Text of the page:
Let the good times continue: COT Report


The extremes in this week’s CFTC data are the same as last week: long euro, British pound and Canadian dollar positions and short US dollar. This is shown below:

CFTC COT (futures & options combined) – October 10, 2017

10-14-2017 CFTC positions
Source: CFTC


Notable extremes are bolded, and are highlighted when speculator positioning is more than two standard deviations above historical trailing 1-year and 3-year trends. As speculators reduced their long British pound positions this week (12.8k long this week vs. 17.8k last week), long pound positions are now below extreme levels in the 3-year time frame (but remain in the 1-year time frame). Previous extremes continue in the US dollar, euro, and Canadian dollar.

The biggest change this week is in Japanese yen positions. In the previous week, speculators were short 88,971 futures and options contracts. This week, speculators are now short 104,837 contracts, an increase of 15,866. Given the yen’s safe haven qualities (the currency trades inversely to bond yields), investors bet on yen weakness as a proxy for a positive outlook. On the other hand, the Japanese yen tends to strengthen during times of economic peril.


Good times to keep rolling?

Looking at historical positioning in the yen, speculators have shorted the currency in anticipation of strong global growth and inflation or gone long the currency during slow global growth and low inflation. This can be seen below:

JPY correlates well with economic booms and busts

10-14-2017 JPY CFTC positions
Source: CFTC


Speculators were short the yen for most of 2014 as global stock markets boomed. In 2015, yen short positions were trimmed significantly, and in 2016 yen investors went long the currency as both growth and inflation fell. Following Donald Trump’s victory in the US presidential elections, growth and inflation have powered ahead, and yen speculators have flipped to being net short again.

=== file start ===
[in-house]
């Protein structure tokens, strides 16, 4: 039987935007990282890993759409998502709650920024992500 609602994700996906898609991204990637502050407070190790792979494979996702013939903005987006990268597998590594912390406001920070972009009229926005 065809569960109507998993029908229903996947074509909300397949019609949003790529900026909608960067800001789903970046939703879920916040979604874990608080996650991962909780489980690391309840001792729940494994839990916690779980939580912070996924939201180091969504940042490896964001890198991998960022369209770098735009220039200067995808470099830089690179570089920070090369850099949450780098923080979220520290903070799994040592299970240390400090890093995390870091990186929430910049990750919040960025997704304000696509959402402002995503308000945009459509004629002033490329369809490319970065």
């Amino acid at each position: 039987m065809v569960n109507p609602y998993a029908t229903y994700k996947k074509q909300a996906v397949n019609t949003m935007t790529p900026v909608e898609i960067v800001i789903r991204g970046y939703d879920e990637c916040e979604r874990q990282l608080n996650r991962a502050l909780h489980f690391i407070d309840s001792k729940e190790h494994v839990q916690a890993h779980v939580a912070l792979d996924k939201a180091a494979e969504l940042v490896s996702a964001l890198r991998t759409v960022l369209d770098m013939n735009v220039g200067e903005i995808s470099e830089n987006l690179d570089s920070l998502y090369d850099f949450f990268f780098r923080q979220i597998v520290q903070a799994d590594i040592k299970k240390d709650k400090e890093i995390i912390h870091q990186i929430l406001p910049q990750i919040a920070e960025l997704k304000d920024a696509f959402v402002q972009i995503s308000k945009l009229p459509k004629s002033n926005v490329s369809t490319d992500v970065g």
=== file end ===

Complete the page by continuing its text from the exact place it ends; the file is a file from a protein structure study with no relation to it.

While yen speculators may be increasing their short positions as a result of recent  political changes in Japan, our view is that domestic politics is likely to have a fairly limited impact on the currency. The more likely explanation is that speculators are making a bet on the global economic outlook. Thus the fact that speculators have increased their short positions suggests continued optimism in the future. As positions remain far from extremes (z-scores remain two standard deviations below their 1-year and 3-year trailing averages), it’s too early to suggest that sentiment is getting too crowded. If Trump can get tax reforms through Congress, the outlook for both growth and inflation will brighten considerably, helping the yen weaken from here. Yen speculators are counting on this happening. 

Topics: Japanese yen
Tags: CFTC